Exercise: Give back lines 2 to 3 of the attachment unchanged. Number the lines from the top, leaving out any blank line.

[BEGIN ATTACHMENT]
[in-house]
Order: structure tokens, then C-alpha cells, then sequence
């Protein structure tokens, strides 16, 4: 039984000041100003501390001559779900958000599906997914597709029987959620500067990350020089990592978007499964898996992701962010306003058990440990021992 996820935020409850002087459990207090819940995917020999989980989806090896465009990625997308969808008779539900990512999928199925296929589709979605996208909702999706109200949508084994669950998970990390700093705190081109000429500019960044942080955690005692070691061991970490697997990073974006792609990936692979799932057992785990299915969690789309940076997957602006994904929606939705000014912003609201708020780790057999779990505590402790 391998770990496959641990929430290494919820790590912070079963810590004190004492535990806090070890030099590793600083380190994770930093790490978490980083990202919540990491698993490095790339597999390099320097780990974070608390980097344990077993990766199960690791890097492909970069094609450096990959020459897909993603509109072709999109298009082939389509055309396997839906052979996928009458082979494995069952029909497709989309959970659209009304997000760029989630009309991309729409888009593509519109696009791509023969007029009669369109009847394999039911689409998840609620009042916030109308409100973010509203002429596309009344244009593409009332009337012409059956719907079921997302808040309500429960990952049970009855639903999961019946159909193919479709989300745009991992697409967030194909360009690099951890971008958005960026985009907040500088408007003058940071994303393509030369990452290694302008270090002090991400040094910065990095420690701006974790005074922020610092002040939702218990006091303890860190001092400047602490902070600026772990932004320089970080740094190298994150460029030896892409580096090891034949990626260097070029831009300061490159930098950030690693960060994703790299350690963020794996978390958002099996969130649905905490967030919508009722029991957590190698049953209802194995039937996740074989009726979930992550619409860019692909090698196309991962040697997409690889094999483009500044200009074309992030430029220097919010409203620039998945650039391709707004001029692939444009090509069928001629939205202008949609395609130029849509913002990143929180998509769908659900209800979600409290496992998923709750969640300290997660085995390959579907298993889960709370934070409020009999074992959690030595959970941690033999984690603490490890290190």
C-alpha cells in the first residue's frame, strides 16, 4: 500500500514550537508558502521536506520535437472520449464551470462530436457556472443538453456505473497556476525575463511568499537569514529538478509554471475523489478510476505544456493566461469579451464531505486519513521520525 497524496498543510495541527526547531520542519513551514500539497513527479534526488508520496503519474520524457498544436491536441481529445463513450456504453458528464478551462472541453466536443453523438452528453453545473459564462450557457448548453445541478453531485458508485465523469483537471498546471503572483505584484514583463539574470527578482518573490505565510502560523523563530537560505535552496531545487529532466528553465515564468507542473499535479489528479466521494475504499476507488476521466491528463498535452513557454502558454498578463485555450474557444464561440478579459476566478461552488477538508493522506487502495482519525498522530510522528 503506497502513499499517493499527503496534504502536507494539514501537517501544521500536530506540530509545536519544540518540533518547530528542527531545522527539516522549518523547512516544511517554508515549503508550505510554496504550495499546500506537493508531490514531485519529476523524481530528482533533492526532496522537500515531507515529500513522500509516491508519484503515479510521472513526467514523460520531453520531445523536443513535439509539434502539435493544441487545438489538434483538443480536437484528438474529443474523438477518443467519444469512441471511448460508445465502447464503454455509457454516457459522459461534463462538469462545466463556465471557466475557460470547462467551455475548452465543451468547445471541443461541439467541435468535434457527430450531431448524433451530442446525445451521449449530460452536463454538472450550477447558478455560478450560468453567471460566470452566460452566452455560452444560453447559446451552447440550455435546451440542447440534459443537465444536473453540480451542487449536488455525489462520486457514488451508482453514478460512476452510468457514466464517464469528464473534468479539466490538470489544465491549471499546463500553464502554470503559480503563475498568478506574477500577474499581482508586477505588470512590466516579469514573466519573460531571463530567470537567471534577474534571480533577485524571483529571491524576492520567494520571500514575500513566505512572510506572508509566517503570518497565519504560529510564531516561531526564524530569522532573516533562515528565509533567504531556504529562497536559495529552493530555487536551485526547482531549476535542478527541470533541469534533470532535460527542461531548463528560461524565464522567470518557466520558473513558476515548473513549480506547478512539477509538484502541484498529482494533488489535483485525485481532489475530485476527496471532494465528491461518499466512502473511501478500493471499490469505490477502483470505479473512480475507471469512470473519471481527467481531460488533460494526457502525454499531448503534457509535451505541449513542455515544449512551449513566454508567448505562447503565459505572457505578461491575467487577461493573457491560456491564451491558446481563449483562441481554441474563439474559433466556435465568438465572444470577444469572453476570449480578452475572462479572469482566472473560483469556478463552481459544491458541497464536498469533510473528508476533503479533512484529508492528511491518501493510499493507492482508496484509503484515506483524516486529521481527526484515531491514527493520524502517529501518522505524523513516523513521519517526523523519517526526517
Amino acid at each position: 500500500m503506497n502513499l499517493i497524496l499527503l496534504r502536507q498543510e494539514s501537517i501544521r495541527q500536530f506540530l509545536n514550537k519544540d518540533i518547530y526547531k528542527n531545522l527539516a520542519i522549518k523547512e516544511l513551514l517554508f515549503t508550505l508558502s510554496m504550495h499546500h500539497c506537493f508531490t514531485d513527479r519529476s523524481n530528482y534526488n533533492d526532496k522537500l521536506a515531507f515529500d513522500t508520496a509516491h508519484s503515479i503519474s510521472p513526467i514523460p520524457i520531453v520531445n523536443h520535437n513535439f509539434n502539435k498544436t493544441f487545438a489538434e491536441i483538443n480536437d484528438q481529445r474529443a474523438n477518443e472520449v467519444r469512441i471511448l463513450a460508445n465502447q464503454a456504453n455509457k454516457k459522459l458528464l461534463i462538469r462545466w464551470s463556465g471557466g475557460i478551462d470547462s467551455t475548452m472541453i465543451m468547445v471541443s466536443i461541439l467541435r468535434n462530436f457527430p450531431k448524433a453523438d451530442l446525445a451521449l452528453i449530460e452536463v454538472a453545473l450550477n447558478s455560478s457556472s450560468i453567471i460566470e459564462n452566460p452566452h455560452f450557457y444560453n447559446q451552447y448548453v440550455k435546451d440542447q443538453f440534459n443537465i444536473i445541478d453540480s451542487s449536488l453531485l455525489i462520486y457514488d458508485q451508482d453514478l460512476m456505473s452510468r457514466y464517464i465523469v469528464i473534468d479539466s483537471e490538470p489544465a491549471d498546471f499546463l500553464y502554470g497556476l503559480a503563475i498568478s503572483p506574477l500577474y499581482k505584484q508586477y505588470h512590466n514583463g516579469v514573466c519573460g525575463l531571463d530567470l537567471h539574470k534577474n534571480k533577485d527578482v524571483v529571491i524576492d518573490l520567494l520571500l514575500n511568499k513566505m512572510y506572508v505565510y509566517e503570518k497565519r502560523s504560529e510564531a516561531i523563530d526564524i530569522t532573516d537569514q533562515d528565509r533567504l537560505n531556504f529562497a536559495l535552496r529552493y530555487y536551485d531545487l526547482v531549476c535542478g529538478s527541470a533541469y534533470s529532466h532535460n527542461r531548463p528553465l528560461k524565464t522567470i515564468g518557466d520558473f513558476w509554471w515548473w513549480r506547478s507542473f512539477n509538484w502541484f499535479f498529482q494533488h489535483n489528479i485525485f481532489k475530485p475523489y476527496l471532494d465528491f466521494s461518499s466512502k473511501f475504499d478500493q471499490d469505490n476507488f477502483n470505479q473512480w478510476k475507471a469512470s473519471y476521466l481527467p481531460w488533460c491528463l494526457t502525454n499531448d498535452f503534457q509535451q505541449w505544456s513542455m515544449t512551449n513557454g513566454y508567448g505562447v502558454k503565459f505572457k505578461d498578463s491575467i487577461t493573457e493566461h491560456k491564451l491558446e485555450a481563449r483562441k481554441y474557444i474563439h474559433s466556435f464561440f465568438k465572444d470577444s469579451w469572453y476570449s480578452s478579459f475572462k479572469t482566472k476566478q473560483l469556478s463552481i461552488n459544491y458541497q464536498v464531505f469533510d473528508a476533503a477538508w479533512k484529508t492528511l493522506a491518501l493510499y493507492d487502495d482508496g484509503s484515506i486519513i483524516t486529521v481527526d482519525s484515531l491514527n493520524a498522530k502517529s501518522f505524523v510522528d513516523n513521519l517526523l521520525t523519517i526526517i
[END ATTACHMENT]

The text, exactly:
Order: structure tokens, then C-alpha cells, then sequence
């Protein structure tokens, strides 16, 4: 039984000041100003501390001559779900958000599906997914597709029987959620500067990350020089990592978007499964898996992701962010306003058990440990021992 996820935020409850002087459990207090819940995917020999989980989806090896465009990625997308969808008779539900990512999928199925296929589709979605996208909702999706109200949508084994669950998970990390700093705190081109000429500019960044942080955690005692070691061991970490697997990073974006792609990936692979799932057992785990299915969690789309940076997957602006994904929606939705000014912003609201708020780790057999779990505590402790 391998770990496959641990929430290494919820790590912070079963810590004190004492535990806090070890030099590793600083380190994770930093790490978490980083990202919540990491698993490095790339597999390099320097780990974070608390980097344990077993990766199960690791890097492909970069094609450096990959020459897909993603509109072709999109298009082939389509055309396997839906052979996928009458082979494995069952029909497709989309959970659209009304997000760029989630009309991309729409888009593509519109696009791509023969007029009669369109009847394999039911689409998840609620009042916030109308409100973010509203002429596309009344244009593409009332009337012409059956719907079921997302808040309500429960990952049970009855639903999961019946159909193919479709989300745009991992697409967030194909360009690099951890971008958005960026985009907040500088408007003058940071994303393509030369990452290694302008270090002090991400040094910065990095420690701006974790005074922020610092002040939702218990006091303890860190001092400047602490902070600026772990932004320089970080740094190298994150460029030896892409580096090891034949990626260097070029831009300061490159930098950030690693960060994703790299350690963020794996978390958002099996969130649905905490967030919508009722029991957590190698049953209802194995039937996740074989009726979930992550619409860019692909090698196309991962040697997409690889094999483009500044200009074309992030430029220097919010409203620039998945650039391709707004001029692939444009090509069928001629939205202008949609395609130029849509913002990143929180998509769908659900209800979600409290496992998923709750969640300290997660085995390959579907298993889960709370934070409020009999074992959690030595959970941690033999984690603490490890290190």